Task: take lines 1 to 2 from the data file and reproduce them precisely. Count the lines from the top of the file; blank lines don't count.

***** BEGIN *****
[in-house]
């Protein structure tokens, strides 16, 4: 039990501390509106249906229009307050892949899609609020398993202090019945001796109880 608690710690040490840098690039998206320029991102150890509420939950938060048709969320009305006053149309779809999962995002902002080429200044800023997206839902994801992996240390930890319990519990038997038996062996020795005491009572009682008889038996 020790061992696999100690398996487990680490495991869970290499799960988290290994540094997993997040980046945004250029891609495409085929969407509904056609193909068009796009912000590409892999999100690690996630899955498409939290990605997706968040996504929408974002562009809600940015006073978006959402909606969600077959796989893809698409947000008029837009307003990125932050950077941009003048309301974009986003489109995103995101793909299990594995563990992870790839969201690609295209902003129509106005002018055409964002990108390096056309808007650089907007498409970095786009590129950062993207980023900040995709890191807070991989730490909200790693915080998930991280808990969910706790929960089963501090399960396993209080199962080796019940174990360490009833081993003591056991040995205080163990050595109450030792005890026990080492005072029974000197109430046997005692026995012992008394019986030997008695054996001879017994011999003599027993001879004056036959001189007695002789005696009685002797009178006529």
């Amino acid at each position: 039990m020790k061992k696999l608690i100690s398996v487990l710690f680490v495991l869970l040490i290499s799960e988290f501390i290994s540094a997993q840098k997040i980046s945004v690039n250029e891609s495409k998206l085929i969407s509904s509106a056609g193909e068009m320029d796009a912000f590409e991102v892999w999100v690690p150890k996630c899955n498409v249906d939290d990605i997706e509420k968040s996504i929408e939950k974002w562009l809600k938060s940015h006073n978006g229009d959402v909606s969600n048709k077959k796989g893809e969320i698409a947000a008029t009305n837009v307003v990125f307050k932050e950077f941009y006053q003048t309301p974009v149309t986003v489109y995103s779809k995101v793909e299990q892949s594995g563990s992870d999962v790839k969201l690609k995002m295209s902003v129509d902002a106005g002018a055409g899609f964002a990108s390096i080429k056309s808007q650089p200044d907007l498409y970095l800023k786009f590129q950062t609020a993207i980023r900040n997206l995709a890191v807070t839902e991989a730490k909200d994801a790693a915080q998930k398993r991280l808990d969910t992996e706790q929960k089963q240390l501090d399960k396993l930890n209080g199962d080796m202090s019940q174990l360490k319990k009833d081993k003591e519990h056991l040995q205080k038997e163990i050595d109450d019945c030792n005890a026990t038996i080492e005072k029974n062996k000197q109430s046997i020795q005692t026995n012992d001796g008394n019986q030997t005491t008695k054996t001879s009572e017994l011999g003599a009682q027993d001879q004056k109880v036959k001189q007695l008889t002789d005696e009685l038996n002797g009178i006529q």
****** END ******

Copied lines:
[in-house]
């Protein structure tokens, strides 16, 4: 039990501390509106249906229009307050892949899609609020398993202090019945001796109880 608690710690040490840098690039998206320029991102150890509420939950938060048709969320009305006053149309779809999962995002902002080429200044800023997206839902994801992996240390930890319990519990038997038996062996020795005491009572009682008889038996 020790061992696999100690398996487990680490495991869970290499799960988290290994540094997993997040980046945004250029891609495409085929969407509904056609193909068009796009912000590409892999999100690690996630899955498409939290990605997706968040996504929408974002562009809600940015006073978006959402909606969600077959796989893809698409947000008029837009307003990125932050950077941009003048309301974009986003489109995103995101793909299990594995563990992870790839969201690609295209902003129509106005002018055409964002990108390096056309808007650089907007498409970095786009590129950062993207980023900040995709890191807070991989730490909200790693915080998930991280808990969910706790929960089963501090399960396993209080199962080796019940174990360490009833081993003591056991040995205080163990050595109450030792005890026990080492005072029974000197109430046997005692026995012992008394019986030997008695054996001879017994011999003599027993001879004056036959001189007695002789005696009685002797009178006529």